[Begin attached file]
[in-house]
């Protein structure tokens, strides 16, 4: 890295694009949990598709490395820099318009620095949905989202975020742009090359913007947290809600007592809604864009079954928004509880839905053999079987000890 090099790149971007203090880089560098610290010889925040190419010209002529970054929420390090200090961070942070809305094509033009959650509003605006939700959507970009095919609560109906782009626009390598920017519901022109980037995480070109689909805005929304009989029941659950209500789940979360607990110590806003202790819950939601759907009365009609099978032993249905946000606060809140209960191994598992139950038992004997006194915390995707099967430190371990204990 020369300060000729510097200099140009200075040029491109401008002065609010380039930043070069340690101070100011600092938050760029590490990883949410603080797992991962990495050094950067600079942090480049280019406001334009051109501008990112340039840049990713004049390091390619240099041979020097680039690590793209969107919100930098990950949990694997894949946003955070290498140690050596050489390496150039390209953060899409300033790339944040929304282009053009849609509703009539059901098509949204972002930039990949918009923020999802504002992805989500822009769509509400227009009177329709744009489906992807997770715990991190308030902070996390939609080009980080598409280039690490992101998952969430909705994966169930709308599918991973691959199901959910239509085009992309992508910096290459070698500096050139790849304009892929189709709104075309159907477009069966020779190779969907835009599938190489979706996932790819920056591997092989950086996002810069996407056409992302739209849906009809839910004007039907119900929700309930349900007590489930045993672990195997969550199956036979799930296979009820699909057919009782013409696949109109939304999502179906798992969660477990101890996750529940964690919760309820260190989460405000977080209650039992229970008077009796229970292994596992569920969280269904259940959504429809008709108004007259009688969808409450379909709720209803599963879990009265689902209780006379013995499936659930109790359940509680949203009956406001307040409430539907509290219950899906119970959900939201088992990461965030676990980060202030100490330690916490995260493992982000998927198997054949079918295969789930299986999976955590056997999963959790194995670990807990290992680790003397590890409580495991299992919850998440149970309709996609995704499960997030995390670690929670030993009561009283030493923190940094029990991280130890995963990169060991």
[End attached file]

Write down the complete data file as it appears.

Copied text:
[in-house]
């Protein structure tokens, strides 16, 4: 890295694009949990598709490395820099318009620095949905989202975020742009090359913007947290809600007592809604864009079954928004509880839905053999079987000890 090099790149971007203090880089560098610290010889925040190419010209002529970054929420390090200090961070942070809305094509033009959650509003605006939700959507970009095919609560109906782009626009390598920017519901022109980037995480070109689909805005929304009989029941659950209500789940979360607990110590806003202790819950939601759907009365009609099978032993249905946000606060809140209960191994598992139950038992004997006194915390995707099967430190371990204990 020369300060000729510097200099140009200075040029491109401008002065609010380039930043070069340690101070100011600092938050760029590490990883949410603080797992991962990495050094950067600079942090480049280019406001334009051109501008990112340039840049990713004049390091390619240099041979020097680039690590793209969107919100930098990950949990694997894949946003955070290498140690050596050489390496150039390209953060899409300033790339944040929304282009053009849609509703009539059901098509949204972002930039990949918009923020999802504002992805989500822009769509509400227009009177329709744009489906992807997770715990991190308030902070996390939609080009980080598409280039690490992101998952969430909705994966169930709308599918991973691959199901959910239509085009992309992508910096290459070698500096050139790849304009892929189709709104075309159907477009069966020779190779969907835009599938190489979706996932790819920056591997092989950086996002810069996407056409992302739209849906009809839910004007039907119900929700309930349900007590489930045993672990195997969550199956036979799930296979009820699909057919009782013409696949109109939304999502179906798992969660477990101890996750529940964690919760309820260190989460405000977080209650039992229970008077009796229970292994596992569920969280269904259940959504429809008709108004007259009688969808409450379909709720209803599963879990009265689902209780006379013995499936659930109790359940509680949203009956406001307040409430539907509290219950899906119970959900939201088992990461965030676990980060202030100490330690916490995260493992982000998927198997054949079918295969789930299986999976955590056997999963959790194995670990807990290992680790003397590890409580495991299992919850998440149970309709996609995704499960997030995390670690929670030993009561009283030493923190940094029990991280130890995963990169060991």